About InVivoMAb anti-mouse TL1A (TNFSF15)
The 5G4.6 monoclonal antibody reacts with the TNF family member TL1A, also known as TNFSF15. TL1A is expressed on activated T cells, dendritic cells, monocytes and endothelial cells. TL1A expression has been shown to be induced by pro-inflammatory stimuli such as TNFα and IL-1α. In contrast to the TNFα receptors, which are expressed on essentially all cells, the receptor for TL1A, DR3 (TNFRSF25), is primarily expressed on T cells, NK cells, and NKT cells, thereby limiting the effects of TL1A. TL1A-DR3 interactions are thought to promote effector T cell proliferation at the site of inflammation and in draining lymph nodes. Blockade of TL1A-DR3 interactions strikingly reduces pathology in several animal models in which autoreactive T cells play a role. TL1A has been linked to inflammatory bowel disease. The 5G4.2 antibody has been shown to block TL1A binding to DR3 and reduce disease severity in mouse models of colitis.
InVivoMAb anti-mouse TL1A (TNFSF15) Specifications
|Isotype||Armenian Hamster IgG|
|Recommended Isotype Control(s)|
|Recommended Dilution Buffer|
|Immunogen||Recombinant murine TL1A|
|Sterility||0.2 μM filtered|
|Production||Purified from tissue culture supernatant in an animal free facility|
|Molecular Weight||150 kDa|
|Storage||The antibody solution should be stored at the stock concentration at 4°C. Do not freeze.|
InVivoMAb anti-mouse TL1A (TNFSF15) (Clone: 5G4.6)
Richard, A. C., et al. (2015). “The TNF-family ligand TL1A and its receptor DR3 promote T cell-mediated allergic immunopathology by enhancing differentiation and pathogenicity of IL-9-producing T cells.” J Immunol 194(8): 3567-3582. PubMed
The TNF family cytokine TL1A (Tnfsf15) costimulates T cells and type 2 innate lymphocytes (ILC2) through its receptor DR3 (Tnfrsf25). DR3-deficient mice have reduced T cell accumulation at the site of inflammation and reduced ILC2-dependent immune responses in a number of models of autoimmune and allergic diseases. In allergic lung disease models, immunopathology and local Th2 and ILC2 accumulation is reduced in DR3-deficient mice despite normal systemic priming of Th2 responses and generation of T cells secreting IL-13 and IL-4, prompting the question of whether TL1A promotes the development of other T cell subsets that secrete cytokines to drive allergic disease. In this study, we find that TL1A potently promotes generation of murine T cells producing IL-9 (Th9) by signaling through DR3 in a cell-intrinsic manner. TL1A enhances Th9 differentiation through an IL-2 and STAT5-dependent mechanism, unlike the TNF-family member OX40, which promotes Th9 through IL-4 and STAT6. Th9 differentiated in the presence of TL1A are more pathogenic, and endogenous TL1A signaling through DR3 on T cells is required for maximal pathology and IL-9 production in allergic lung inflammation. Taken together, these data identify TL1A-DR3 interactions as a novel pathway that promotes Th9 differentiation and pathogenicity. TL1A may be a potential therapeutic target in diseases dependent on IL-9.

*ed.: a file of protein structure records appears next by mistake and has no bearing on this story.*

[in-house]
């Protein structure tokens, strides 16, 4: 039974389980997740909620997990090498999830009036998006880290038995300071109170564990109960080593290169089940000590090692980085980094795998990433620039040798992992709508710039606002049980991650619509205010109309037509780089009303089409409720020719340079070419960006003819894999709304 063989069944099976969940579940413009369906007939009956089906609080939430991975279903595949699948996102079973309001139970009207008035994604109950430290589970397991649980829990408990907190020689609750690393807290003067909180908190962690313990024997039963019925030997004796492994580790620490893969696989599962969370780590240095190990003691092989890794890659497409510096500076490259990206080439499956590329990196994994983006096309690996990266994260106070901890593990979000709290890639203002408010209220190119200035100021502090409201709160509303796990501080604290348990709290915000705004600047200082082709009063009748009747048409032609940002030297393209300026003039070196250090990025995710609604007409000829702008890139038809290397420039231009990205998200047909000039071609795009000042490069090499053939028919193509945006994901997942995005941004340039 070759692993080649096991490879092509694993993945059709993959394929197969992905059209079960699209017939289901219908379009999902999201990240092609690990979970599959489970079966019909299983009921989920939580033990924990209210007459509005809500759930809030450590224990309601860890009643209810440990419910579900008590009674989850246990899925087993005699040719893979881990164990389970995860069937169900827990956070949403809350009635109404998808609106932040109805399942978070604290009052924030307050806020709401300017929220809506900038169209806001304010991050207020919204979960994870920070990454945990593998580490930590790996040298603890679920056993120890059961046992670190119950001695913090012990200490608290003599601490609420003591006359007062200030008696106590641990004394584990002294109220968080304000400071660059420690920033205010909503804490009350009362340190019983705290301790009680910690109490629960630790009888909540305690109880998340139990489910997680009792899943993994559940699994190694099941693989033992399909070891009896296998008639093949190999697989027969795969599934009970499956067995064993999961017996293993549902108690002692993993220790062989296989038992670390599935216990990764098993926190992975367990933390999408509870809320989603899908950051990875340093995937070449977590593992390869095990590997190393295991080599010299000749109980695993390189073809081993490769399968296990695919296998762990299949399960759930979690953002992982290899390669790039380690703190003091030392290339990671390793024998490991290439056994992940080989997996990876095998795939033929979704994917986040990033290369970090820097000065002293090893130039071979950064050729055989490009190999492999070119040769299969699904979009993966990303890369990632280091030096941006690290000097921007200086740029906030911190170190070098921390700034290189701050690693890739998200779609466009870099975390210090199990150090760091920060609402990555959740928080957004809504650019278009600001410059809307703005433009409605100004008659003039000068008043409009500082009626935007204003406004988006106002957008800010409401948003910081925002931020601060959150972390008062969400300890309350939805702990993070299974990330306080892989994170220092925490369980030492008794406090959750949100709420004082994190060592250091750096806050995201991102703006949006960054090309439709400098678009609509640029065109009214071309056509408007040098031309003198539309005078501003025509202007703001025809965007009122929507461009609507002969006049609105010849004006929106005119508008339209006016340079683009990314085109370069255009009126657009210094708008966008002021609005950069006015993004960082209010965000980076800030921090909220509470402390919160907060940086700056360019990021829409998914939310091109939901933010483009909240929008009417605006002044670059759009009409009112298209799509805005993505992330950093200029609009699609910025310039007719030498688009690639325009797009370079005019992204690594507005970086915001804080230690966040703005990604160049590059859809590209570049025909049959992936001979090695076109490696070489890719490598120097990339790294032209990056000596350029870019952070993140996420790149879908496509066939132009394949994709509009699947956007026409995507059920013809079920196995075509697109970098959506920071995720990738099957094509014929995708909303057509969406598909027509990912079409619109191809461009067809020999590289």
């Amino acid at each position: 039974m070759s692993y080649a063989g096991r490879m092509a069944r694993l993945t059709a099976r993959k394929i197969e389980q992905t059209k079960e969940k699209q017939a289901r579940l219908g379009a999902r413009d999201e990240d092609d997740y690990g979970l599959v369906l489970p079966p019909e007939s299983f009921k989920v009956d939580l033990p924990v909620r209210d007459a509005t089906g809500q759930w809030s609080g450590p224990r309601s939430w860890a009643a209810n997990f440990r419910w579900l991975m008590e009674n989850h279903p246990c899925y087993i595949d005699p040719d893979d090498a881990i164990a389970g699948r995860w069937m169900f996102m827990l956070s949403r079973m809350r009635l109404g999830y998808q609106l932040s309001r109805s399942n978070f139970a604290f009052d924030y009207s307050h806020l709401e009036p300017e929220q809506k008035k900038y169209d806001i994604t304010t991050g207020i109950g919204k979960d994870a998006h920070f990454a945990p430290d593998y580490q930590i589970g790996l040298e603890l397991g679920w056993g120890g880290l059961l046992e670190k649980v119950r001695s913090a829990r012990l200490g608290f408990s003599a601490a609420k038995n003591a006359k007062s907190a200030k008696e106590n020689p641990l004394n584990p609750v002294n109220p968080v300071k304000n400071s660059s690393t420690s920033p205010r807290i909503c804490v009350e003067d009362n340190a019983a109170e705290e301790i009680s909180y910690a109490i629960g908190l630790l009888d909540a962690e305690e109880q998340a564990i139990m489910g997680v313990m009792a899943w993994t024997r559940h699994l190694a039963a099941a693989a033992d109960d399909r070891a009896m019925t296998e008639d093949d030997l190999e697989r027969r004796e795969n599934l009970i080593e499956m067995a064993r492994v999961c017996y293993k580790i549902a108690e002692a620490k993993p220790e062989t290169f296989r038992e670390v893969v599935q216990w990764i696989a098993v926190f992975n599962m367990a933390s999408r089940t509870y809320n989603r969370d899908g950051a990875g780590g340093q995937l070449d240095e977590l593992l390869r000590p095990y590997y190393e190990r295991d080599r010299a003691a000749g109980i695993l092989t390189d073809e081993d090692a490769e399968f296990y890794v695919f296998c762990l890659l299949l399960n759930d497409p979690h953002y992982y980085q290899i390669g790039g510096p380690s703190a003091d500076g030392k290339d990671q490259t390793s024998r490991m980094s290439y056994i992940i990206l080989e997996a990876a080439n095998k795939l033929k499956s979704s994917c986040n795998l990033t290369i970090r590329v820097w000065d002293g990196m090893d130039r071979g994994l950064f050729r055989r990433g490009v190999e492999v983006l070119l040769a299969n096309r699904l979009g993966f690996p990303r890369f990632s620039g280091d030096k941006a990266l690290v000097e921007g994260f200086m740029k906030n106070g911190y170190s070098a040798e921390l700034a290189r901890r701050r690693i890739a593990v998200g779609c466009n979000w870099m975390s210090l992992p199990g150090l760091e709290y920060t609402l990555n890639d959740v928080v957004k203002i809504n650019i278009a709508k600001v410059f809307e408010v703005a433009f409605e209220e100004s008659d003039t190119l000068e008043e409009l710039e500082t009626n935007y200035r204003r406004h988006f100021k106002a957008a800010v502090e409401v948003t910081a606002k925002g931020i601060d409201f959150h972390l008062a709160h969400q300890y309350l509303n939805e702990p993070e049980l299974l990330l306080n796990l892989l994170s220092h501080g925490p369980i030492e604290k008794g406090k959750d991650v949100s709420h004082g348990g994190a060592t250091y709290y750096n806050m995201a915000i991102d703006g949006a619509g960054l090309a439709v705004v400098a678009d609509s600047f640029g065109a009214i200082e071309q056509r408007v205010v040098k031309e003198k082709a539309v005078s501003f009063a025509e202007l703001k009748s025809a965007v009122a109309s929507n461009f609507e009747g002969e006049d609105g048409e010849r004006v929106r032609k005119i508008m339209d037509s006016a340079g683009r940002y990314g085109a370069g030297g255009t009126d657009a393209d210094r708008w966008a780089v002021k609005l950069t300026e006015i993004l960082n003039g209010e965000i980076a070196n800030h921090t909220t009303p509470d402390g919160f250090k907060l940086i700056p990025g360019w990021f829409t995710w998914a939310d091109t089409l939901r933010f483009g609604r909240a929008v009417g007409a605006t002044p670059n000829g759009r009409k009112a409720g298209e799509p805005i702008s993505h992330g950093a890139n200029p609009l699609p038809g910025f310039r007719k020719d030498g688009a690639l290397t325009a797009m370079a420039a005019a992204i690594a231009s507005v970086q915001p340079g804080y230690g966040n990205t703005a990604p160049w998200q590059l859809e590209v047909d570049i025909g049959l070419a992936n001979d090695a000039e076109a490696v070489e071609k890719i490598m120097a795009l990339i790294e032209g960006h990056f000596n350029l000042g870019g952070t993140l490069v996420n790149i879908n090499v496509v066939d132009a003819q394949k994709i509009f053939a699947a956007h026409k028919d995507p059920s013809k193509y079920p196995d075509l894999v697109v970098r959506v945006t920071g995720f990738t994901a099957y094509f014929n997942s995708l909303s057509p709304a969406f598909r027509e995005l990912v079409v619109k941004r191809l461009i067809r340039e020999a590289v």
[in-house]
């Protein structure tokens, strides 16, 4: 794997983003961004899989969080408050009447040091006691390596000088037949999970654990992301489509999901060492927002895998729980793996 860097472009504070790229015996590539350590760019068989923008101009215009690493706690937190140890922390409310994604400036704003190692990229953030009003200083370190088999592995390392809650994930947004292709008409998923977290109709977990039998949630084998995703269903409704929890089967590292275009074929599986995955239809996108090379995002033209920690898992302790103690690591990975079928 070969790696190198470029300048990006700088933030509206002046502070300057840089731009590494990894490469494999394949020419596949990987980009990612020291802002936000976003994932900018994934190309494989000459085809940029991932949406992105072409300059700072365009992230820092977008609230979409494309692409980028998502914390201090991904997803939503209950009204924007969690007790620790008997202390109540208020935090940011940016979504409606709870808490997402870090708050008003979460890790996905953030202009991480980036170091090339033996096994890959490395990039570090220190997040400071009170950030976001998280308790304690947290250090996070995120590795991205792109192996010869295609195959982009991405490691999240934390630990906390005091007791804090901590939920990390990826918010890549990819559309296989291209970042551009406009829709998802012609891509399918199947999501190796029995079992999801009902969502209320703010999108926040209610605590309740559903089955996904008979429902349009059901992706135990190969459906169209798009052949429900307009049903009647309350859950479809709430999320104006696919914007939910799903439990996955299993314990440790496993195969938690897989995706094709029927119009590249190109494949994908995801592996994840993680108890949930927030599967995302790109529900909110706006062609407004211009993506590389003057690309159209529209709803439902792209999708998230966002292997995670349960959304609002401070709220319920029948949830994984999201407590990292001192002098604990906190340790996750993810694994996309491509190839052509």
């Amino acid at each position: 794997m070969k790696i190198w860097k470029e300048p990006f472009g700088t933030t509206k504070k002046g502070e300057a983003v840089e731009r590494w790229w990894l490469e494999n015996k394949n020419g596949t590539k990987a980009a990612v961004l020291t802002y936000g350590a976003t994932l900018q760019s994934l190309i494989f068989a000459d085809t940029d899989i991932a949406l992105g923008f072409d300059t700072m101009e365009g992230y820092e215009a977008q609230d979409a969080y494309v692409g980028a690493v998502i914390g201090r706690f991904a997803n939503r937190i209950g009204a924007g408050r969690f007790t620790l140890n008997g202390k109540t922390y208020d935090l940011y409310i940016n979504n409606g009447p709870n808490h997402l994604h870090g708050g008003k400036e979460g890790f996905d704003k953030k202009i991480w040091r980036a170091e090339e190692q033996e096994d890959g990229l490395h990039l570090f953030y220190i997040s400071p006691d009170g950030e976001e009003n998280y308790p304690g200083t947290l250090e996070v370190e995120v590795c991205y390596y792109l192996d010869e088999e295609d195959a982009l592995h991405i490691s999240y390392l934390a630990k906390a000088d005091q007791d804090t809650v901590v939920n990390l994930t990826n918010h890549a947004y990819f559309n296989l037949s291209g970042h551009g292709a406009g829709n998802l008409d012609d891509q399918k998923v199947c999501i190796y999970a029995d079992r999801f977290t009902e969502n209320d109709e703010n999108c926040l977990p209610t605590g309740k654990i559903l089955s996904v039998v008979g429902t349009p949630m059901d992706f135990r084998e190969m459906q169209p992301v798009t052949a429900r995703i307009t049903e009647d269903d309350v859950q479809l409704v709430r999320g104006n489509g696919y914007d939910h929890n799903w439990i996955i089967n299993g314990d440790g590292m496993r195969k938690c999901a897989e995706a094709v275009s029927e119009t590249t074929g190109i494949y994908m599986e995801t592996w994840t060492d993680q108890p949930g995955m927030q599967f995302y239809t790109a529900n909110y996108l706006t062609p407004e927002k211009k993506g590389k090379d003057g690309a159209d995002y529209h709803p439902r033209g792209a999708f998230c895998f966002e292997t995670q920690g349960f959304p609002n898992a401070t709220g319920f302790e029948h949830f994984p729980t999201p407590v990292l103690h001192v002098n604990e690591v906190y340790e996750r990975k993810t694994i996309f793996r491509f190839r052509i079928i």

Meylan, F., et al. (2011). “The TNF-family cytokine TL1A drives IL-13-dependent small intestinal inflammation.” Mucosal Immunol 4(2): 172-185. PubMed
The tumor necrosis factor (TNF)-family cytokine TL1A (TNFSF15) costimulates T cells through its receptor DR3 (TNFRSF25) and is required for autoimmune pathology driven by diverse T-cell subsets. TL1A has been linked to human inflammatory bowel disease (IBD), but its pathogenic role is not known. We generated transgenic mice that constitutively express TL1A in T cells or dendritic cells. These mice spontaneously develop IL-13-dependent inflammatory small bowel pathology that strikingly resembles the intestinal response to nematode infections. These changes were dependent on the presence of a polyclonal T-cell receptor (TCR) repertoire, suggesting that they are driven by components in the intestinal flora. Forkhead box P3 (FoxP3)-positive regulatory T cells (Tregs) were present in increased numbers despite the fact that TL1A suppresses the generation of inducible Tregs. Finally, blocking TL1A-DR3 interactions abrogates 2,4,6 trinitrobenzenesulfonic acid (TNBS) colitis, indicating that these interactions influence other causes of intestinal inflammation as well. These results establish a novel link between TL1A and interleukin 13 (IL-13) responses that results in small intestinal inflammation, and also establish that TL1A-DR3 interactions are necessary and sufficient for T cell-dependent IBD.